The nation’s big two home improvement retailers like what they see in the industry’s future.
Investors appear to be sharing the enthusiasm.
The Home Improvement motif has gained 16.5% in the past three months. During that same time frame, the S&P 500 has increased 3.4%.
Over the past 12 months, the motif has risen 21.9%; the S&P 500 has returned 12.9%.
On its latest quarterly conference call in November, management at Home Depot, which represents a 21.7% weighting in the motif, struck an optimistic tone, saying that it continues to see a recovering home improvement market in the US, according to a Barron’s report.1
Comparable-store sales climbed 5.2% overall, with a 5.8% gain in US locations.
Home Depot’s report prompted Credit Suisse analyst Gary Balter to raise his price target on its stock by $15 to $110, writing that “the total comp would have been higher excluding the negative impact from currency, as the Canadian stores outperformed their US peers on the top-line.” (Home Depot shares closed Monday at $101.)
In fact, according to Barron’s, Canadian comparable sales have been positive every quarter for the past three years — although that pales in comparison to Mexico, which has logged 44 consecutive quarters of positive same-store sales.
For Balter, Home Depot is in “one of the best pockets in retail: There is pent-up demand in housing with first-time homebuyers at a record low and the need for maintenance repairs in an aging US housing stock.” Plus, Balter cited the opportunity for market share gains in the professional market and at the expense of struggling Sears.
Balter noted other positive trends for the company: Total customer transactions in the quarter increased 3.2%, while the average ticket rose 2.3%. Online sales jumped 40%.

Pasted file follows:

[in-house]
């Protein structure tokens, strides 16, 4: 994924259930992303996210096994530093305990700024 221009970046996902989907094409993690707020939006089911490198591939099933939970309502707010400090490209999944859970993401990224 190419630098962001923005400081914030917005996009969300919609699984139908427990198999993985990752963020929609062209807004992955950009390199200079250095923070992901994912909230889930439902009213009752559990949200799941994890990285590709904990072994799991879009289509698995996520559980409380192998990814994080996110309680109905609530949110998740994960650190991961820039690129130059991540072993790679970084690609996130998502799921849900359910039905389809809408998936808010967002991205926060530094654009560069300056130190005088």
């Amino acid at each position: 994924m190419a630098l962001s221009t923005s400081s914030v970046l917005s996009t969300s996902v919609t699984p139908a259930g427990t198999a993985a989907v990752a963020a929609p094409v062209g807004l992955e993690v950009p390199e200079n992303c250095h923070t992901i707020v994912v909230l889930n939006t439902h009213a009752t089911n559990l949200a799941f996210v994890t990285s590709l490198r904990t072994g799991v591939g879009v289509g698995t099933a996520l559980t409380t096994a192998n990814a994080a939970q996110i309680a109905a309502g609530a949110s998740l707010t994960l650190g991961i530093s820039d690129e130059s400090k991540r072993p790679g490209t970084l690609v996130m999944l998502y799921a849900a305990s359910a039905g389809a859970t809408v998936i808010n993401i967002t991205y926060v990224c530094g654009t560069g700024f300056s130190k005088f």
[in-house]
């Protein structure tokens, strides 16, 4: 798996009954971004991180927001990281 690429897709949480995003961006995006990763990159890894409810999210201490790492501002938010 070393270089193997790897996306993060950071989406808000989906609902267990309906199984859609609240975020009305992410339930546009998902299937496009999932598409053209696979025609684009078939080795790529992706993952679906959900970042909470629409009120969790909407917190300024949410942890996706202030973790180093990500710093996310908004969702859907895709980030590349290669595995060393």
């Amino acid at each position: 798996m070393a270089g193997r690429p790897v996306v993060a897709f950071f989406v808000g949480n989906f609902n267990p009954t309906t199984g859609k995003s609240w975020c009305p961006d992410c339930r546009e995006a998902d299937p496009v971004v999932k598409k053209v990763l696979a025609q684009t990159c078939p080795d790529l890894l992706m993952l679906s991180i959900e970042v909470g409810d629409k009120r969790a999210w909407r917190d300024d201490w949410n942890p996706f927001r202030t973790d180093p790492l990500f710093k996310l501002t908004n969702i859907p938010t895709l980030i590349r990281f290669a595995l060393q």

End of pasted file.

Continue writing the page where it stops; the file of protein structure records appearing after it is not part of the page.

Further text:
Meanwhile, company rival Lowe’s (a 21.5% weighting in the motif) offered its own sunny outlook a day later, providing another spark for the widespread year-end surge in home improvement stocks.
The company’s quarterly sales rose by 5.6%, as Lowe’s said it sees encouraging signs in the housing market, pegging consumer confidence in the market at prerecession highs.2
Lowe’s CEO Robert A. Niblock said the company is cautiously optimistic in its outlook as customers, buoyed by lower fuel prices and interest rates as well as appreciation in home values, are looking to invest in their homes more now than at any point since 2006.
While the new year has brought popular expectations of higher interest rates, the market’s 300-point swoon on Monday, and coincidental fall in the 10-year yield to 2.04%, may complicate that forecast in the near term.
On the other hand, that could mean conditions are still present for home improvement stores to see consumer demand for their products continue to grow.
1Teresa Riva, “Home Depot Can Fix Up Your Portfolio Too,” barrons.com, Nov. 18, 2014.
2Michael Calia, “Lowe’s Bumps Up Outlook, as Financial Results Top Expectations,” wsj.com, Nov. 19, 2014.